Coir fiber logs are used for stream and wetland restoration. They consist of tightly bound cylinders of coir fibers (Coconut Fiber) held together by a coir fiber netting made from coir twine. They are generally available in 10 to 20 foot lengths and are 12 to 20 inches in diameter. They are excellent to use as a toe protection in areas of low velocity water flow. After installation, the coir fiber log become saturated with water and vegetation can be planted directly on the logs. Coir fiber logs are eco-friendly; they provide a natural appearance and decompose over a three to five year period by which time the plants establish their root into the bank helping to stabilize erosion.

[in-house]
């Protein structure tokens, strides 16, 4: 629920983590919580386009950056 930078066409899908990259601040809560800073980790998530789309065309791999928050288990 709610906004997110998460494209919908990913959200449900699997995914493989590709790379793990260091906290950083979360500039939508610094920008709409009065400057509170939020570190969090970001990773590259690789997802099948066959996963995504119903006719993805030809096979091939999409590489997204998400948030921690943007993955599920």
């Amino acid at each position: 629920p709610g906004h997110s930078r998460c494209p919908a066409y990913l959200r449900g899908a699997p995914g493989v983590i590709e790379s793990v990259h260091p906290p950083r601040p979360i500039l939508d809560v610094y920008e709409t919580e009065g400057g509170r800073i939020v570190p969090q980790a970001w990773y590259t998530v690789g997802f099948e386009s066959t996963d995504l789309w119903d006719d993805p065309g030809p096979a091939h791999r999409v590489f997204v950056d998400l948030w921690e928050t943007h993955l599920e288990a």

Coir rolls are installed by making a shallow trench along the toe of the streambank. The coir rolls are placed in the trench so that the bottom and back are together with the streambank. They are secured at the toe of the slope using wooden stakes along both sides. Nylon or coir twine is used to secure the coir logs around the wooden stakes and the stakes are driven down firmly, securing the coir fiber roll to the streambed.